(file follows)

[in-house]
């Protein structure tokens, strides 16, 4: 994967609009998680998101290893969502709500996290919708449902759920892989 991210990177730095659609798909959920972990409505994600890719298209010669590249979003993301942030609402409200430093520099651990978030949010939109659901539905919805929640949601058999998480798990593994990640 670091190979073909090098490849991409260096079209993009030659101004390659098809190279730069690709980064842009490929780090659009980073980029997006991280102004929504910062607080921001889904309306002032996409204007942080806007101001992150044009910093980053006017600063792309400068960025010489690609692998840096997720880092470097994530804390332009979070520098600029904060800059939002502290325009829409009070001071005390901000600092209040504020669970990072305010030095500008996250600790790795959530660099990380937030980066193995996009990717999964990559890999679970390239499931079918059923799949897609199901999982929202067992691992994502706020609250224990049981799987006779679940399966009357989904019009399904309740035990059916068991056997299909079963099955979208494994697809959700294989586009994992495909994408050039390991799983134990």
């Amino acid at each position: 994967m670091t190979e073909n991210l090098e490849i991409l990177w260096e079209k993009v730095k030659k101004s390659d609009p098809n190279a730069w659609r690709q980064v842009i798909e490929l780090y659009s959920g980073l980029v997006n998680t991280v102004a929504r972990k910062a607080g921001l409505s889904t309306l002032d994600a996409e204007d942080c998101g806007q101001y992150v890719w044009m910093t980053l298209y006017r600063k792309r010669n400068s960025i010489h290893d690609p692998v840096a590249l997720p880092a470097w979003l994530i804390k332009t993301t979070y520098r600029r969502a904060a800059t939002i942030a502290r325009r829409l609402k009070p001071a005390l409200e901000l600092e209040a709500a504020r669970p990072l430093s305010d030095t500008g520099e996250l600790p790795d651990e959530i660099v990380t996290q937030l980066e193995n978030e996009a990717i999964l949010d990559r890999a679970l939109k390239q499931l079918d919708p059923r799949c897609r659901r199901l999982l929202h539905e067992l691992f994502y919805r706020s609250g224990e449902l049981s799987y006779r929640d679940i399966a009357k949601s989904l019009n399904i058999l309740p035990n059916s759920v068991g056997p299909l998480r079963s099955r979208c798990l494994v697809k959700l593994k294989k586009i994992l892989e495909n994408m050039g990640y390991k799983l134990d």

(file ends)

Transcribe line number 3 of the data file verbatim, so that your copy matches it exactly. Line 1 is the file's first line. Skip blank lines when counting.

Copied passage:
């Amino acid at each position: 994967m670091t190979e073909n991210l090098e490849i991409l990177w260096e079209k993009v730095k030659k101004s390659d609009p098809n190279a730069w659609r690709q980064v842009i798909e490929l780090y659009s959920g980073l980029v997006n998680t991280v102004a929504r972990k910062a607080g921001l409505s889904t309306l002032d994600a996409e204007d942080c998101g806007q101001y992150v890719w044009m910093t980053l298209y006017r600063k792309r010669n400068s960025i010489h290893d690609p692998v840096a590249l997720p880092a470097w979003l994530i804390k332009t993301t979070y520098r600029r969502a904060a800059t939002i942030a502290r325009r829409l609402k009070p001071a005390l409200e901000l600092e209040a709500a504020r669970p990072l430093s305010d030095t500008g520099e996250l600790p790795d651990e959530i660099v990380t996290q937030l980066e193995n978030e996009a990717i999964l949010d990559r890999a679970l939109k390239q499931l079918d919708p059923r799949c897609r659901r199901l999982l929202h539905e067992l691992f994502y919805r706020s609250g224990e449902l049981s799987y006779r929640d679940i399966a009357k949601s989904l019009n399904i058999l309740p035990n059916s759920v068991g056997p299909l998480r079963s099955r979208c798990l494994v697809k959700l593994k294989k586009i994992l892989e495909n994408m050039g990640y390991k799983l134990d």